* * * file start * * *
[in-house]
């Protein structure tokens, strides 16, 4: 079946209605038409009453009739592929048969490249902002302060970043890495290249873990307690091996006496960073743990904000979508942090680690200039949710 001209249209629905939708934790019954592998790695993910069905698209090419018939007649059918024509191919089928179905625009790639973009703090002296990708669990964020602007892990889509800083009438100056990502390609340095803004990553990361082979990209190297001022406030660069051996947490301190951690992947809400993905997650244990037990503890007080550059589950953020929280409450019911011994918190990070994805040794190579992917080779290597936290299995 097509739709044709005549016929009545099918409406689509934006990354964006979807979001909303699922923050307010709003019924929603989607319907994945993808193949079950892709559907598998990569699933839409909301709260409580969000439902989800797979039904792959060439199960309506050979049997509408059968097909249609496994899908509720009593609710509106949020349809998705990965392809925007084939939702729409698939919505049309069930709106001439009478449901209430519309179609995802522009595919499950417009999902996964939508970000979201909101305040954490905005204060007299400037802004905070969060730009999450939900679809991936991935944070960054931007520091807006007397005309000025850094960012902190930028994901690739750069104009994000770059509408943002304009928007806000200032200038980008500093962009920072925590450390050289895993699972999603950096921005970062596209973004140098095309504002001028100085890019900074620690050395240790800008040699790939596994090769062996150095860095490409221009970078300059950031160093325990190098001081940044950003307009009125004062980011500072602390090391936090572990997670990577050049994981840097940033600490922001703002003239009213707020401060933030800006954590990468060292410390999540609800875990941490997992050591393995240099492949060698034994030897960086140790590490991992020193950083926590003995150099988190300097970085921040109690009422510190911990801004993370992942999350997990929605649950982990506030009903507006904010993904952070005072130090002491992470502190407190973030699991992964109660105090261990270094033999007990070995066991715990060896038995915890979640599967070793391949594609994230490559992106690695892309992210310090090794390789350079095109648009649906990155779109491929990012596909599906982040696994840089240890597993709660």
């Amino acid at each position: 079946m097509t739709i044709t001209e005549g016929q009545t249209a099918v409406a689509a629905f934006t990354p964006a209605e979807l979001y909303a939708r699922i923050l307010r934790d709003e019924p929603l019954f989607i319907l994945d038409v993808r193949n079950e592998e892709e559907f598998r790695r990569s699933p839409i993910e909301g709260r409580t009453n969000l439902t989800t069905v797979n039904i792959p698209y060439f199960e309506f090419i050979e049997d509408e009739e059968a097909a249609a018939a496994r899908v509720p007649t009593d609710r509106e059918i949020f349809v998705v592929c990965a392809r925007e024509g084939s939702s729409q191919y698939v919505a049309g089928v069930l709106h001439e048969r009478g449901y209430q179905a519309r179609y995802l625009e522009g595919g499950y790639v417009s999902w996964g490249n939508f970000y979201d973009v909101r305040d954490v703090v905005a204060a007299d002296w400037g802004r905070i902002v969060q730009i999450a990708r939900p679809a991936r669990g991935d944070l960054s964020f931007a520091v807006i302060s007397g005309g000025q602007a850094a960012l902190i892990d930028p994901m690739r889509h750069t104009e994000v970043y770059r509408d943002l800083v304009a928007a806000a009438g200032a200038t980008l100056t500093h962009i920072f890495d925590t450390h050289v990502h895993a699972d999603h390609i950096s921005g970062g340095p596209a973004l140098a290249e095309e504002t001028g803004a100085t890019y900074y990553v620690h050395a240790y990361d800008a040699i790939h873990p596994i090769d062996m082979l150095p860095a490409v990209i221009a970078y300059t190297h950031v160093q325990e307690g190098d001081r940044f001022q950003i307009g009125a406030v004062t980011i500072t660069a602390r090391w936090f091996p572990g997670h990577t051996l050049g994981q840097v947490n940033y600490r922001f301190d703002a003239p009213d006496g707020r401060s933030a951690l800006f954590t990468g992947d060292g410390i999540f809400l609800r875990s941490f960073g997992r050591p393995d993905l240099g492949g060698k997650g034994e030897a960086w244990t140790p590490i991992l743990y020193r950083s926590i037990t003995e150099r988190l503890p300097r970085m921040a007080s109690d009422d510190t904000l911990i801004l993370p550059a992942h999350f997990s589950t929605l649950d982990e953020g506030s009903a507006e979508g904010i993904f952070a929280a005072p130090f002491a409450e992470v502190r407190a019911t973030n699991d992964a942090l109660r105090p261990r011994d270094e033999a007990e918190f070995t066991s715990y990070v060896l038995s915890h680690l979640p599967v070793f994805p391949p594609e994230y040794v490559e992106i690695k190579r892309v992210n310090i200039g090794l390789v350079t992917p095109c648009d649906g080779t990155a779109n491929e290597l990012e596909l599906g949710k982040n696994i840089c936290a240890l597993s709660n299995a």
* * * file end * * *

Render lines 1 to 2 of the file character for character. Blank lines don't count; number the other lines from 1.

[in-house]
């Protein structure tokens, strides 16, 4: 079946209605038409009453009739592929048969490249902002302060970043890495290249873990307690091996006496960073743990904000979508942090680690200039949710 001209249209629905939708934790019954592998790695993910069905698209090419018939007649059918024509191919089928179905625009790639973009703090002296990708669990964020602007892990889509800083009438100056990502390609340095803004990553990361082979990209190297001022406030660069051996947490301190951690992947809400993905997650244990037990503890007080550059589950953020929280409450019911011994918190990070994805040794190579992917080779290597936290299995 097509739709044709005549016929009545099918409406689509934006990354964006979807979001909303699922923050307010709003019924929603989607319907994945993808193949079950892709559907598998990569699933839409909301709260409580969000439902989800797979039904792959060439199960309506050979049997509408059968097909249609496994899908509720009593609710509106949020349809998705990965392809925007084939939702729409698939919505049309069930709106001439009478449901209430519309179609995802522009595919499950417009999902996964939508970000979201909101305040954490905005204060007299400037802004905070969060730009999450939900679809991936991935944070960054931007520091807006007397005309000025850094960012902190930028994901690739750069104009994000770059509408943002304009928007806000200032200038980008500093962009920072925590450390050289895993699972999603950096921005970062596209973004140098095309504002001028100085890019900074620690050395240790800008040699790939596994090769062996150095860095490409221009970078300059950031160093325990190098001081940044950003307009009125004062980011500072602390090391936090572990997670990577050049994981840097940033600490922001703002003239009213707020401060933030800006954590990468060292410390999540609800875990941490997992050591393995240099492949060698034994030897960086140790590490991992020193950083926590003995150099988190300097970085921040109690009422510190911990801004993370992942999350997990929605649950982990506030009903507006904010993904952070005072130090002491992470502190407190973030699991992964109660105090261990270094033999007990070995066991715990060896038995915890979640599967070793391949594609994230490559992106690695892309992210310090090794390789350079095109648009649906990155779109491929990012596909599906982040696994840089240890597993709660």